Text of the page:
Take a head of Napa Cabbage, peel it and cut it in half (along the head). Mix it with your shitake mushrooms, vegetable oil, a few pinches of ginger for a few minutes. Add in the mushroom broth and let it cook for another 3 minutes. Remove and put into a large pot.

Take out the meatball patties and brown the outside to seal in the flavor.
Layer the meatballs with the vegetable mixture and empty in 2.5 cups of chicken broth
Cover the meatballs with as much cabbage as you'd like.

Bring the liquid to a boil and then reduce it to a simmer. Throughout the simmering taste the broth to see if you need to add salt, water, or pepper to taste. After about a hour the cabbage should look like the picture above.


Spoon a meatball, some cabbage, and a few pieces of mushroom in a bowl. I cooked some fresh Chinese noodles and mixed it with the dish with some of the broth for a soup noodle dish.

The fresh shitake mushrooms really make a difference. They add in an earthy and dark mushroom flavor and they absorb all the turkey, ginger, and chicken broth.

The best part of this dish is it keeps very well, I've eaten it over the course of a week and it tastes just as good each time.

Hope you enjoy it!

Photobucket

14 comments:

Roger. said...

One of my favorite Chinese dishes. I like the Western presentation you made there on the 2nd pic, Charlie :P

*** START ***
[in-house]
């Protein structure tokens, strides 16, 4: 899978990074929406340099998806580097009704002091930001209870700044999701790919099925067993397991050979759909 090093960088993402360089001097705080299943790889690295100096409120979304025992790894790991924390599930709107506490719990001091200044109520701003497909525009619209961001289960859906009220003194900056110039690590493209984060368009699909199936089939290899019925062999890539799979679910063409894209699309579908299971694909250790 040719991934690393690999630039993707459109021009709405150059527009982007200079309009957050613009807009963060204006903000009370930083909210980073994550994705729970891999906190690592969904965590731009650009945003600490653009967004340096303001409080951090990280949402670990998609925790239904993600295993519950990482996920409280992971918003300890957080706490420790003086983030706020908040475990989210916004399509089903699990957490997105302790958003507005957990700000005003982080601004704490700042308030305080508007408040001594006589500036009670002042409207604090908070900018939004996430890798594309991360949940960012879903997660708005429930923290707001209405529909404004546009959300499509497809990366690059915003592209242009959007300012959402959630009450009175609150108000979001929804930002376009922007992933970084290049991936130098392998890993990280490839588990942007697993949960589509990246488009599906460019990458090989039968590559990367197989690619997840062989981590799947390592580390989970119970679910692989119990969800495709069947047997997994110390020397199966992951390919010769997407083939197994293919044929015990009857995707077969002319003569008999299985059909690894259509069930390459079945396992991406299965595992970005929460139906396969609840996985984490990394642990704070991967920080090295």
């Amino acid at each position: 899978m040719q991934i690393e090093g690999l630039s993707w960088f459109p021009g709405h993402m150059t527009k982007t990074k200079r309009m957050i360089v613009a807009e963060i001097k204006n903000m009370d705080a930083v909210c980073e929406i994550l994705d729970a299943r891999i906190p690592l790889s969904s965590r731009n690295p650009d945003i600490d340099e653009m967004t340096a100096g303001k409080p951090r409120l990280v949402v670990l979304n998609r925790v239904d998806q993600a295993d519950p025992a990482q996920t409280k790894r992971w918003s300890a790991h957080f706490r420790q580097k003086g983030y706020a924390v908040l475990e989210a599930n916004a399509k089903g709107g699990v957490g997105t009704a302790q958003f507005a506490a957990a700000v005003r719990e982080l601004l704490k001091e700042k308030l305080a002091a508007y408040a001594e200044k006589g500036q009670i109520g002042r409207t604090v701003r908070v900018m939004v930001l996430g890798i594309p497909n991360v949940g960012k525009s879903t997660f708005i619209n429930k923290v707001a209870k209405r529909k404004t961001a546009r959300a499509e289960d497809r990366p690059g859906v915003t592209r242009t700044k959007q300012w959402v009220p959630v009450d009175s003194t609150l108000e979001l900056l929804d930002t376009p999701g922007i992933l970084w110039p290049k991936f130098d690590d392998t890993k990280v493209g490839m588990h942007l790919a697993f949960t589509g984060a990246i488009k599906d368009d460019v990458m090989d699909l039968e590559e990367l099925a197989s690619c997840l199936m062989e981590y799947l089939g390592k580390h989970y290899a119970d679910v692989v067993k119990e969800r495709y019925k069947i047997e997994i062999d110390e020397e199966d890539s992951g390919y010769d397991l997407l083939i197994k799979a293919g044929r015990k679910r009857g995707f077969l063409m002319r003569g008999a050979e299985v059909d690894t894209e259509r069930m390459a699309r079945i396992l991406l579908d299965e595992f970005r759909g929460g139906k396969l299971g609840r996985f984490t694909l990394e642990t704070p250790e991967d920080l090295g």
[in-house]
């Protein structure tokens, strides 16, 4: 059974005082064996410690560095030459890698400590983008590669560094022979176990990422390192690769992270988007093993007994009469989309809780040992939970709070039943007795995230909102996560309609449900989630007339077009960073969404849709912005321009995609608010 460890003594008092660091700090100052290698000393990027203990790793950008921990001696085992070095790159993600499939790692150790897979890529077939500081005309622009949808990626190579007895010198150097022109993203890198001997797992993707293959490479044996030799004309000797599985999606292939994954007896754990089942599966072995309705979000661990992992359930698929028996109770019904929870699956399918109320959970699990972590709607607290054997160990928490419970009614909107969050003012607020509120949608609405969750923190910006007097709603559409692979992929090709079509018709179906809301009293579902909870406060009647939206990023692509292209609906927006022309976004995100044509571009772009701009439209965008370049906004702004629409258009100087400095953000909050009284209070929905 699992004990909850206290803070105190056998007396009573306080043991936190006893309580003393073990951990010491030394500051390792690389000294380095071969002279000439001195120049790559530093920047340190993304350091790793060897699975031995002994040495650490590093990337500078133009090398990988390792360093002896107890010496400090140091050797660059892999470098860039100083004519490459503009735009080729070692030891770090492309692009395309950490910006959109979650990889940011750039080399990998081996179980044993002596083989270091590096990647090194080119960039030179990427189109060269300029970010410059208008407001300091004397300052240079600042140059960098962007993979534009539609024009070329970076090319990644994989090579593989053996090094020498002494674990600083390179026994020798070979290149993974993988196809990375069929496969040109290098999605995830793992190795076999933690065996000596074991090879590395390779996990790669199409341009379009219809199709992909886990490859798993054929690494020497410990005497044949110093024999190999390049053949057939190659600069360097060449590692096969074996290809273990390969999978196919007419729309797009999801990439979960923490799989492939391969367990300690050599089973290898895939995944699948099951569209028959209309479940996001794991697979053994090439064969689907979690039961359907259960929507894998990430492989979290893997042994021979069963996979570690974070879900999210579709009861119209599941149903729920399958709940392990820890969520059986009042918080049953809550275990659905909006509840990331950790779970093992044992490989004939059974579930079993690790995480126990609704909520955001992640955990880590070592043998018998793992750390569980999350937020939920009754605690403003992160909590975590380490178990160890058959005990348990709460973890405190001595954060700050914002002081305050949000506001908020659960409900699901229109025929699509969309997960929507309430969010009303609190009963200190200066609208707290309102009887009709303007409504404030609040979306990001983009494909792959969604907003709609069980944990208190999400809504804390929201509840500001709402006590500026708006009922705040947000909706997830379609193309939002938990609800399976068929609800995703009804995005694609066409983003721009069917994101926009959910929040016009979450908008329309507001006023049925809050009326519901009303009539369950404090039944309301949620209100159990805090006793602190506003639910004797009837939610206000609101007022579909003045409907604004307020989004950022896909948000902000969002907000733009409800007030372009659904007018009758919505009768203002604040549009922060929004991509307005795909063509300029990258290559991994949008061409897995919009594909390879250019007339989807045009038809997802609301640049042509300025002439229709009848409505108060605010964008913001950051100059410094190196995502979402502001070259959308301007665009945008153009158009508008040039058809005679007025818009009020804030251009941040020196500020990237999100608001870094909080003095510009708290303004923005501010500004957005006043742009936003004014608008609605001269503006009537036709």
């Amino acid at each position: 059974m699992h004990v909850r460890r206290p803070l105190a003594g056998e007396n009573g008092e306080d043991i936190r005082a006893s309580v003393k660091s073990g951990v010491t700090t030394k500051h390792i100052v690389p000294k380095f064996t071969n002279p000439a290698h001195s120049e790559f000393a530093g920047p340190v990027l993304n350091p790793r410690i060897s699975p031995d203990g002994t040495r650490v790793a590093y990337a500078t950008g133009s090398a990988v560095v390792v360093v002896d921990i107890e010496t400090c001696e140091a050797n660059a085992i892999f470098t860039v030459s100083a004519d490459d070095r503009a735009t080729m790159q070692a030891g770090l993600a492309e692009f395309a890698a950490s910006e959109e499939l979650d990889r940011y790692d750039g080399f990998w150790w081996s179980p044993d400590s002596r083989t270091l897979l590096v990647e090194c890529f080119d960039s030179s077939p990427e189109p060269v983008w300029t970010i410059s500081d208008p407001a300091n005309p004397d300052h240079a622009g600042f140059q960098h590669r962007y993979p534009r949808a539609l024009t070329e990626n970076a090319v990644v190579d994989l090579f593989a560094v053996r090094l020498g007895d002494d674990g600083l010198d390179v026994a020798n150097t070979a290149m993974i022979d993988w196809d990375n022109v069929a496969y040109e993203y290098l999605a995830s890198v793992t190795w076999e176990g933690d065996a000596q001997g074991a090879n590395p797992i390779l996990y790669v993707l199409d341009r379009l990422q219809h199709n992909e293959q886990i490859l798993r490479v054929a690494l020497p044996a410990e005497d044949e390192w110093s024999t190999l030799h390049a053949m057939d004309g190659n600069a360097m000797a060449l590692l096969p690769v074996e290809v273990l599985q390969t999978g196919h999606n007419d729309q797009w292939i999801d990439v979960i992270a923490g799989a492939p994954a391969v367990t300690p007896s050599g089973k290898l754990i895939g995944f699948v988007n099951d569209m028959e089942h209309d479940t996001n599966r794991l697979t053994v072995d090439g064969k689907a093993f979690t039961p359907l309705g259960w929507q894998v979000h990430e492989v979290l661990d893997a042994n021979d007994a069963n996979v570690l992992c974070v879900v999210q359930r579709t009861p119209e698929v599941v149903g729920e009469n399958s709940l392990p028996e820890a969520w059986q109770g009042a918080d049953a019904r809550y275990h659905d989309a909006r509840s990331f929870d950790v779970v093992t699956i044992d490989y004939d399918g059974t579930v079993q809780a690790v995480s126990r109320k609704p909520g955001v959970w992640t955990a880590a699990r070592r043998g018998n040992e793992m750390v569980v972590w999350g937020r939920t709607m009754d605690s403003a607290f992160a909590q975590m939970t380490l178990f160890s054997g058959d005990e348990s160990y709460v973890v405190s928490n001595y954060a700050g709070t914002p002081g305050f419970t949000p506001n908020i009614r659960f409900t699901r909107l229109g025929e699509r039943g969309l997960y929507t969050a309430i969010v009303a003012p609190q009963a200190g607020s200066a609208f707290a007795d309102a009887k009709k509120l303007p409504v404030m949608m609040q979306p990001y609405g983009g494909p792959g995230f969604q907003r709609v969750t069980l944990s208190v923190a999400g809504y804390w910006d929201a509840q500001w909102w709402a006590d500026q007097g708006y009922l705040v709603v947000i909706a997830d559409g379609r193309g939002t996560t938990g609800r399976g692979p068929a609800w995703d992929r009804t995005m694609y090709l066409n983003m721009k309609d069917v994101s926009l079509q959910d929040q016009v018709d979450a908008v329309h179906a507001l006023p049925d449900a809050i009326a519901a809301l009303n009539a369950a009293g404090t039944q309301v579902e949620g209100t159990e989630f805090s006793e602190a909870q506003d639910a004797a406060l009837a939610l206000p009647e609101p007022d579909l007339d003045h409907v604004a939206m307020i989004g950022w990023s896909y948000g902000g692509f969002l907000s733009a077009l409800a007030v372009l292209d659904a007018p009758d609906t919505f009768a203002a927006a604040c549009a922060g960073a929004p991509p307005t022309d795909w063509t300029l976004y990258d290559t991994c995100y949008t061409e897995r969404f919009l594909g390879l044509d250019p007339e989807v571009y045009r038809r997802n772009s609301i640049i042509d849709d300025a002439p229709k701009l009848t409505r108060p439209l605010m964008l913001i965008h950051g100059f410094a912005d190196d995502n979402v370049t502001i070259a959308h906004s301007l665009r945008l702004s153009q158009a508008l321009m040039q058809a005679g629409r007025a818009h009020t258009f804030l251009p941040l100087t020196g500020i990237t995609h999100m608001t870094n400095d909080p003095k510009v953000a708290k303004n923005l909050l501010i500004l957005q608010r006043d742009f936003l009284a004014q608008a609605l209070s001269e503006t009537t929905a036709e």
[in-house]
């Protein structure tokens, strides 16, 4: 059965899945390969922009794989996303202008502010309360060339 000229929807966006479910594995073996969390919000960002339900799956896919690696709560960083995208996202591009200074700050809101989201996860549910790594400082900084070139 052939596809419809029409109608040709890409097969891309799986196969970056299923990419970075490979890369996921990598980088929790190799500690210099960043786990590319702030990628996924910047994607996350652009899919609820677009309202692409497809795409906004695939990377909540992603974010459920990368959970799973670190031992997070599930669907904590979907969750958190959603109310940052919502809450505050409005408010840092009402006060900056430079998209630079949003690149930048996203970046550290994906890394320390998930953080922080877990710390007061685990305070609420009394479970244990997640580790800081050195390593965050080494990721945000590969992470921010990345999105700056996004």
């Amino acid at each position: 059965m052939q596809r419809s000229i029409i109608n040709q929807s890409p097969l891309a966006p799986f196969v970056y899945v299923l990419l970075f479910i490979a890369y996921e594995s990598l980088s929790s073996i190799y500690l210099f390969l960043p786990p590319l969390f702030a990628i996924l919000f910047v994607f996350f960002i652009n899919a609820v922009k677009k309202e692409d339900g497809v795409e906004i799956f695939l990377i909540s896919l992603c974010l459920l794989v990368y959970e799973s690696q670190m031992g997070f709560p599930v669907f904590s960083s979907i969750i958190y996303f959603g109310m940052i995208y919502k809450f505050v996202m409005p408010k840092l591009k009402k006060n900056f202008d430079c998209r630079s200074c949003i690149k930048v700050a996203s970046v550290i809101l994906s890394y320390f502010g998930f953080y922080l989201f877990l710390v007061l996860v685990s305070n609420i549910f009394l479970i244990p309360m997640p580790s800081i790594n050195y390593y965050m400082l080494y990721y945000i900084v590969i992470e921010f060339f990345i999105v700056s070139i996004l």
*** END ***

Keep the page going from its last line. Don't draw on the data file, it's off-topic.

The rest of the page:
Zhi said...

Ground Turkey Charlie? You are not asian. Pork. Not turkey...

Anonymous said...

I love that second photo! Looks scrumptious...and the turkey is a nice low-fat, Western adaptation of an age-old Chinese recipe

Dennis K. said...

Mmm, I've bookmarked this page and am definitely going to try this! Thanks.

Nancy Deprez said...

Okay this is really ironic, but I have been thinking about making this great winter dish all week! I can't believe we are on the same wavelength. I love Lions heads and they are delicious, as are the soft stewed vegetables that cook alongside it.

Awesome. Thanks for your recipe. And happy upcoming Chinese new year!

Nancy Deprez said...

..... and I will make it with ground pork. Nothing is as delicious and sweet as ground pork. I'm with Zhi on this one.

Barefoot Plumies said...

This was something my grandmother made too, but not my mom. It's been so long that I can't remember her version.

I'll have to make this because I think the hubby would love it, but I'll have to use ground pork. :-)

Charlie Fu said...

Roger: I try to be fancy, but it also makes for good portion control!

Zhi: I'm trying to eat healthy, we can't all have slim bodies like you

Anonymous: Exactly!

Dennis: You'll probably want to make smaller meatballs than mine, mine ended up a bit meatier than i'd like.

Nancy: Happy CNY to you too!

BP: Pork is really the way to go, but at least I now know turkey is a half decent alternative for chinese food =P

Curtis said...

Thanks Charlie, I can finally make it now :P

mothermayi said...

this seems like an interesting and not too hard to make recipe...i'll have to try it out soon. thanks! how many servings does this come to to roughly btw?

Charlie Fu said...

Mothermayi: It's roughly 4-6 servings. About 8 total meatballs.

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V said...

OMG! That looks delectable. :)

Gwen said...

It won't work in actual fact, that is exactly what I suppose.